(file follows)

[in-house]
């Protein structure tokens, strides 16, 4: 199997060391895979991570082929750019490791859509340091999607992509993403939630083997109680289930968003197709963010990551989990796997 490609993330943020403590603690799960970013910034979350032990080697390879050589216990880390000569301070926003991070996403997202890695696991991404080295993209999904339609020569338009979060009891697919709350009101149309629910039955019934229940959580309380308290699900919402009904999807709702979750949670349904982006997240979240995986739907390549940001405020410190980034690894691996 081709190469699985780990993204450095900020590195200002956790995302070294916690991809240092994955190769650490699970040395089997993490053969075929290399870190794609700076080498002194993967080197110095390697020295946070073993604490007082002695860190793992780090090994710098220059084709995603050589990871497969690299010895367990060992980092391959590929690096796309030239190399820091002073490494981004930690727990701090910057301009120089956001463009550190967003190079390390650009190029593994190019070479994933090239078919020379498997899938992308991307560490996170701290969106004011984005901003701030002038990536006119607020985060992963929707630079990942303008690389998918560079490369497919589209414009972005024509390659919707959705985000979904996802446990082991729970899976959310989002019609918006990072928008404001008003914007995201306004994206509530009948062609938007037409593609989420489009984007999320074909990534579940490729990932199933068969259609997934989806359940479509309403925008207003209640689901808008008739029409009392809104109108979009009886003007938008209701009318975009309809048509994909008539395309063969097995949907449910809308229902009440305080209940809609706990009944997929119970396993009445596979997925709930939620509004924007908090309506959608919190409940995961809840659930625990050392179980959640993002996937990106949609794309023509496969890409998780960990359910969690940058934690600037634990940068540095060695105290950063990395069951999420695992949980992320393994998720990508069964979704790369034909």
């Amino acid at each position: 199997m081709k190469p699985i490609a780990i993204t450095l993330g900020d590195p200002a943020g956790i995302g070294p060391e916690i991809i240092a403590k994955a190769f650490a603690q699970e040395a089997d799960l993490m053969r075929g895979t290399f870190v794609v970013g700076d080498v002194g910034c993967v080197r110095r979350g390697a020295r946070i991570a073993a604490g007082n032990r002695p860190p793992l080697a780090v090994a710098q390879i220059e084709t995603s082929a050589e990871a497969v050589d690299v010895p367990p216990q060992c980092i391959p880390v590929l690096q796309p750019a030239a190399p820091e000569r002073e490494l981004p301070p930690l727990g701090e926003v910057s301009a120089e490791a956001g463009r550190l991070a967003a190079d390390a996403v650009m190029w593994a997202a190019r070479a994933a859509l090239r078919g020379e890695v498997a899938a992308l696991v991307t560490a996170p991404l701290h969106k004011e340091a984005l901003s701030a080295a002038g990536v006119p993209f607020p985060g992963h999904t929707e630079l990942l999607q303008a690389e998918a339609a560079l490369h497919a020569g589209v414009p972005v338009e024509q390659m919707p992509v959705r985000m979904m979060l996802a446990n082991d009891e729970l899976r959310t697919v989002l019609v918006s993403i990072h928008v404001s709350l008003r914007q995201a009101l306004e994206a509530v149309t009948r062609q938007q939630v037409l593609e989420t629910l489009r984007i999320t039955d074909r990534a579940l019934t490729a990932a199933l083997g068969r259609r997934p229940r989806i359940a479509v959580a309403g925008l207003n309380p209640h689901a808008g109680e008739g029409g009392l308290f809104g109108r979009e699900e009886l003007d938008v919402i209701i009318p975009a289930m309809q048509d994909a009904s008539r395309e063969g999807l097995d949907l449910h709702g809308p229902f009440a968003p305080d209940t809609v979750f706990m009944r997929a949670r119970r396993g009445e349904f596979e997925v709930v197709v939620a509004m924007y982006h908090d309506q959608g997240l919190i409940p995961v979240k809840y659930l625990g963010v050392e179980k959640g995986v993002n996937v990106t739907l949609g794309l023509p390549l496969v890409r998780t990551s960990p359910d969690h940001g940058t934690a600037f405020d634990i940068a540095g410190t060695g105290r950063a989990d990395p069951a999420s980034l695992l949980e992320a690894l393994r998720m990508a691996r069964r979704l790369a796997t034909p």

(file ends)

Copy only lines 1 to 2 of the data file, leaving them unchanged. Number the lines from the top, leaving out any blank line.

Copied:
[in-house]
């Protein structure tokens, strides 16, 4: 199997060391895979991570082929750019490791859509340091999607992509993403939630083997109680289930968003197709963010990551989990796997 490609993330943020403590603690799960970013910034979350032990080697390879050589216990880390000569301070926003991070996403997202890695696991991404080295993209999904339609020569338009979060009891697919709350009101149309629910039955019934229940959580309380308290699900919402009904999807709702979750949670349904982006997240979240995986739907390549940001405020410190980034690894691996 081709190469699985780990993204450095900020590195200002956790995302070294916690991809240092994955190769650490699970040395089997993490053969075929290399870190794609700076080498002194993967080197110095390697020295946070073993604490007082002695860190793992780090090994710098220059084709995603050589990871497969690299010895367990060992980092391959590929690096796309030239190399820091002073490494981004930690727990701090910057301009120089956001463009550190967003190079390390650009190029593994190019070479994933090239078919020379498997899938992308991307560490996170701290969106004011984005901003701030002038990536006119607020985060992963929707630079990942303008690389998918560079490369497919589209414009972005024509390659919707959705985000979904996802446990082991729970899976959310989002019609918006990072928008404001008003914007995201306004994206509530009948062609938007037409593609989420489009984007999320074909990534579940490729990932199933068969259609997934989806359940479509309403925008207003209640689901808008008739029409009392809104109108979009009886003007938008209701009318975009309809048509994909008539395309063969097995949907449910809308229902009440305080209940809609706990009944997929119970396993009445596979997925709930939620509004924007908090309506959608919190409940995961809840659930625990050392179980959640993002996937990106949609794309023509496969890409998780960990359910969690940058934690600037634990940068540095060695105290950063990395069951999420695992949980992320393994998720990508069964979704790369034909």